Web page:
Two important new studies have recently been published in European medical journals about obesity–related cancers and reductions in patients’ diabetic microvascular disease after bariatric surgery.
In a study by British Medical Journal, researchers analyzed 204 publications, exploring the connection between obesity, weight gain, waist circumference and 36 different cancers. They found that people who are obese have a greater risk of developing and dying from 11 types of cancer including malignancies of the breast, ovary, kidney, pancreas, colon, rectum and bone marrow. The associative evidence for the other 25 cancers exists but was not statistically significant.
To understand their findings, it’s helpful to know that a BMI between 18.5 and 24.9 is considered a healthy weight, a BMI between 25 to 29.9 is overweight, a BMI of 30 or above is obese, and a BMI of 40 or higher is considered morbidly obese.
This study found that for every 5 BMI units gained, the risk of cancer increased significantly; risk of rectal cancer rose 9% among men and the risk of tumors in the biliary tract system rose 56%.
For women, weight gain and extra belly fat—a measurement known as waist–to–hip circumference ratio—were also associated with an increased risk of certain cancers. Every 0.1-unit increase in waist–to–hip ratio was associated with a 21 percent jump in odds of developing endometrial cancer. After menopause, every 11 pounds gained during adulthood increased a woman‘s risk of breast cancer by 11 percent; specifically, this was found in women who didn‘t take hormones to ease menopause symptoms—a treatment that is independently linked to an increased risk of breast cancer.
Researchers found strong evidence linking weight gain to colorectal cancer. They also found a strong connection between BMI increases and the development of cancers of the gallbladder, stomach and ovaries, as well as dying from bone marrow tumors. The authors of the study concluded that more research is needed to assess changes in body fat over time to better understand how obesity directly influences the risk of getting cancer or dying from the disease.
In the second study, Swedish researchers found that after undergoing bariatric surgery, patients with obesity and either prediabetes or type 2 diabetes saw a reduced long–term risk for microvascular complications compared with similar patients who did not have bariatric surgery. Diabetic microvascular complications affect the eyes, kidneys, and peripheral nerves among others body parts, which can lead to dreaded long–term complications of these organs, such as blindness, kidney failure, and limb loss.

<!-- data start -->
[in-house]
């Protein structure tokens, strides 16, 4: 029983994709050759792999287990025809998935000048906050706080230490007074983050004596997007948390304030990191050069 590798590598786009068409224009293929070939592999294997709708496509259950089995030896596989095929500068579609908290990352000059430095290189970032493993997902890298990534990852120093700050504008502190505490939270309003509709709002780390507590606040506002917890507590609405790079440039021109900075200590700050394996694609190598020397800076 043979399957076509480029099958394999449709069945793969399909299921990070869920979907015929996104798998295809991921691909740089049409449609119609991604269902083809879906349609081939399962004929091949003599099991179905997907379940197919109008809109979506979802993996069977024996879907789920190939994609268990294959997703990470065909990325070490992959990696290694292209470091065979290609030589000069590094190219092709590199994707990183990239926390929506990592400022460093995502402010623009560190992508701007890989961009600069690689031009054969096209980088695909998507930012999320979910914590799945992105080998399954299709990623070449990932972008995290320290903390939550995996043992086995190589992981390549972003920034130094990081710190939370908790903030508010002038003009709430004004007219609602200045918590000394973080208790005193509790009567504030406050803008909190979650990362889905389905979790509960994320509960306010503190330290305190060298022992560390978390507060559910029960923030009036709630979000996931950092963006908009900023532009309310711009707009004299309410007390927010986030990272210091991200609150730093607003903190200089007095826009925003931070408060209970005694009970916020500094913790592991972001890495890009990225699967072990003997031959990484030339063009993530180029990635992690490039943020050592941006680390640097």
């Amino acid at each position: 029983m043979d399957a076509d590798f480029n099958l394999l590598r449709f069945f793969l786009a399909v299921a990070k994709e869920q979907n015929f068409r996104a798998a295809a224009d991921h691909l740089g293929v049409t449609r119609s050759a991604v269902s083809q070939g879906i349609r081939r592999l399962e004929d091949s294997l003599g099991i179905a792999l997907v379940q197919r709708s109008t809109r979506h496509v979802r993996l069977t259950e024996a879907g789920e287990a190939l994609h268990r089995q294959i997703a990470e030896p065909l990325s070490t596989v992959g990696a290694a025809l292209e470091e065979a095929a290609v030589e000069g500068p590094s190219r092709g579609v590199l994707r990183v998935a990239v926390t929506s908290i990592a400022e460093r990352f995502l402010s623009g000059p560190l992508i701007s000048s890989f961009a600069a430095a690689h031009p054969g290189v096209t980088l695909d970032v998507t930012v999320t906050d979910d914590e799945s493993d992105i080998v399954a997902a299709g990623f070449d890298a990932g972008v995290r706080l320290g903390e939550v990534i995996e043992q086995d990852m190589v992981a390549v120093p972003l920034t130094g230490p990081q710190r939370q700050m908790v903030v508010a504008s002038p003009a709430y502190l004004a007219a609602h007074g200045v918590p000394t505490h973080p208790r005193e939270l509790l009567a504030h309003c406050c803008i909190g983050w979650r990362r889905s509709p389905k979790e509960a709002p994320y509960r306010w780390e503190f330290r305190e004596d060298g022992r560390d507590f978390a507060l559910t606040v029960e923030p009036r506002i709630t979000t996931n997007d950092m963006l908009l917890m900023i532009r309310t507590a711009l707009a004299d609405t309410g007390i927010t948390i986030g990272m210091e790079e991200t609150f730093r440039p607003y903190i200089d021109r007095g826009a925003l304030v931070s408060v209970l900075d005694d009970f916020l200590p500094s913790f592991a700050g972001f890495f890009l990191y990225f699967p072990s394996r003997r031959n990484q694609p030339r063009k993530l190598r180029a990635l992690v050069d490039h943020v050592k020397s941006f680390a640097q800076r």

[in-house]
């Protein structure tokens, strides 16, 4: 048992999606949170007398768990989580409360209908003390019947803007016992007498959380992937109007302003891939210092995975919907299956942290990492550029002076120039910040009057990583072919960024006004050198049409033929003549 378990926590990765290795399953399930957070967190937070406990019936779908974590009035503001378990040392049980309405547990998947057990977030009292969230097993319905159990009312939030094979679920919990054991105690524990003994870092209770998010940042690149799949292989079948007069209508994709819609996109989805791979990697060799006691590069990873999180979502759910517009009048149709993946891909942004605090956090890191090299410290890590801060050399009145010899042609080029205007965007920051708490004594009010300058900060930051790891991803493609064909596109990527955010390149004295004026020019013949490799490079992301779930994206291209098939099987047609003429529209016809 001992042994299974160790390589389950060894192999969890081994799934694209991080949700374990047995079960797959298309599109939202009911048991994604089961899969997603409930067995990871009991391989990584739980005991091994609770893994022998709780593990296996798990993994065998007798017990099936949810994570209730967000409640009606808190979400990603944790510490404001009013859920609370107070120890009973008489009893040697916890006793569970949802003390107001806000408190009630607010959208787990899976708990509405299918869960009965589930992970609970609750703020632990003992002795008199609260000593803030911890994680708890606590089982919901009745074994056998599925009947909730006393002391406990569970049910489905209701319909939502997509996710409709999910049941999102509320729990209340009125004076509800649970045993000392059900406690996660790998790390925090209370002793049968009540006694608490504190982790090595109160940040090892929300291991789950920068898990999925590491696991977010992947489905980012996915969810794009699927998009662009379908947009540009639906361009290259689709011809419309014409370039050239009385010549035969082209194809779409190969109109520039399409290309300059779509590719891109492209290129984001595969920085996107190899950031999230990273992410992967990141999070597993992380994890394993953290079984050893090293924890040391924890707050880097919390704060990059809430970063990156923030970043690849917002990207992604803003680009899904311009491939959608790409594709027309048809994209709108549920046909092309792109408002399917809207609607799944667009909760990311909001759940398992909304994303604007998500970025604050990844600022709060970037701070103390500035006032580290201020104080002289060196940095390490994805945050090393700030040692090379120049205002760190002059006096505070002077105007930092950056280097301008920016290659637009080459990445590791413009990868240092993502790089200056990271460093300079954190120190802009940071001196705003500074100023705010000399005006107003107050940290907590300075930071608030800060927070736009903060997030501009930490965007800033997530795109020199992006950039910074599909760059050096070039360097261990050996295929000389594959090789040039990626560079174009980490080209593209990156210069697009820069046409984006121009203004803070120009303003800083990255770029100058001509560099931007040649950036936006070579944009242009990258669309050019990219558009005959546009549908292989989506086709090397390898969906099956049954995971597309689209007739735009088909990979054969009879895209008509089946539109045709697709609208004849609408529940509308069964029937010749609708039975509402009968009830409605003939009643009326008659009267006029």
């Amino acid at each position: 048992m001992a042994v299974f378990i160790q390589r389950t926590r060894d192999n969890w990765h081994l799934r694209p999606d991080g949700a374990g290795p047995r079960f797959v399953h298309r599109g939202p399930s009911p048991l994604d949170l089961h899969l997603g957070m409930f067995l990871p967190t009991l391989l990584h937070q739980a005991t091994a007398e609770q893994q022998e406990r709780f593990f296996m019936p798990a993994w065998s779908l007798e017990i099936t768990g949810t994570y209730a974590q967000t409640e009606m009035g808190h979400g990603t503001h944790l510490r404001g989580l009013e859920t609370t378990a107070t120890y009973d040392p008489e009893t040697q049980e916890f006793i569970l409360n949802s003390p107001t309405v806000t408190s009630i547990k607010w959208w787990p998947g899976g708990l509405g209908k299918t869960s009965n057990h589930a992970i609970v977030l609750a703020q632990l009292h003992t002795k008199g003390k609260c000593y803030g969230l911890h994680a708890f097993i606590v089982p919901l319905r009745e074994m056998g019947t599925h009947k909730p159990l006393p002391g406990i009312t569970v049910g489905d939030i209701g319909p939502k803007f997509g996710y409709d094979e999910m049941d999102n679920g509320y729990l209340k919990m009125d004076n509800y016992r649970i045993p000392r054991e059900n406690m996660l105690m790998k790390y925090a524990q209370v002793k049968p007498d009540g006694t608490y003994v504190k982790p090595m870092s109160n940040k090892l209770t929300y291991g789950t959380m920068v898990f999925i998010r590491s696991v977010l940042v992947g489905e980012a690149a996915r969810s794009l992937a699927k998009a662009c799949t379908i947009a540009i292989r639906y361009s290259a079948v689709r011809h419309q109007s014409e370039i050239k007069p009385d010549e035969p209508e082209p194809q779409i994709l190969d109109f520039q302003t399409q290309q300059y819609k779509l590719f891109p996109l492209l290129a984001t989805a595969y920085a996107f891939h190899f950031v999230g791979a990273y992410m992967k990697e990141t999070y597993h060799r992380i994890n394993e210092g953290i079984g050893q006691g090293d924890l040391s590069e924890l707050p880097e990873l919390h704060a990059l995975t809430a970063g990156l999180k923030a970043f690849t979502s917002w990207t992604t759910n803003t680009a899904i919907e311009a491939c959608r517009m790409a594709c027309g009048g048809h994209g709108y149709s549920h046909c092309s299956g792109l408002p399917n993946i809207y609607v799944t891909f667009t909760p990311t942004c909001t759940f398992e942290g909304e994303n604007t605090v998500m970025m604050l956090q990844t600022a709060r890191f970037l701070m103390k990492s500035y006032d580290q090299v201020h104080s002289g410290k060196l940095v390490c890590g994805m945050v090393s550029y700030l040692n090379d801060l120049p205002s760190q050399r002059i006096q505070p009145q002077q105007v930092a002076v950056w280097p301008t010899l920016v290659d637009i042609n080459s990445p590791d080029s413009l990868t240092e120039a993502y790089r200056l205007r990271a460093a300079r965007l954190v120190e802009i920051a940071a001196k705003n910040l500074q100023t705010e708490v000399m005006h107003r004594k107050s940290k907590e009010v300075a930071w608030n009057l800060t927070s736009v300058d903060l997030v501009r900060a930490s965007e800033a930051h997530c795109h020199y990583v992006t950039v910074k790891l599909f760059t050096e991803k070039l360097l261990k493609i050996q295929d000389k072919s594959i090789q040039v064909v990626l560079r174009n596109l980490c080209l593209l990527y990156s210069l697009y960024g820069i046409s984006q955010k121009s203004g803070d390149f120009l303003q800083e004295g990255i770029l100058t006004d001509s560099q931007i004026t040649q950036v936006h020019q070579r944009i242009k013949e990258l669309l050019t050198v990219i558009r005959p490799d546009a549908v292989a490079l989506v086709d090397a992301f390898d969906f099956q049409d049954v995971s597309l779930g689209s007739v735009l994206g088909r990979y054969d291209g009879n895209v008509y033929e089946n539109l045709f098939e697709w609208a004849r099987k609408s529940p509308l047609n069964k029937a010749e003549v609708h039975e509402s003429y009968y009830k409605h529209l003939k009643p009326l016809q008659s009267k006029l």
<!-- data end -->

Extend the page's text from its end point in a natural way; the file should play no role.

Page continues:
They analyzed more than 15 years of data from 4,032 patients separated into surgical and nonsurgical arms, the time–to–first microvascular event, and noted that the incidence of microvascular disease was lower in the bariatric surgery group versus the control group. The most common observed microvascular complication was diabetic retinopathy, which was reduced after bariatric surgery across all glycemic subgroups. “We need new, effective nonsurgical treatments for prediabetes,” one of the authors said. “Our research shows that prediabetes is a serious condition that should be treated, and that this can be done by bariatric surgery. However, it is not possible to operate all obese patients with prediabetes.”
The bottom-line: bariatric surgery significantly reduces the odds of developing certain cancers and, for those who are diabetic or prediabetic, it significantly delays or completely prevents the development of diabetic microvascular disease that would normally lead to blindness, kidney failure, and limb loss.
Bariatric surgery is proving to have so many benefits! The never-ending cycle of diets, shots, and pills can’t compare.
If you are suffering from obesity and tired of yo–yo dieting, drugs, and fads, it’s of the utmost importance that you seek the most effective and progressive treatment options available to you. At University Bariatrics, we consider all your options during your consultation and create a personalized weight–loss plan to help you along your journey to a healthier life. Call us or visit us on the web to attend a free bariatric surgery seminar and set up your private consultation.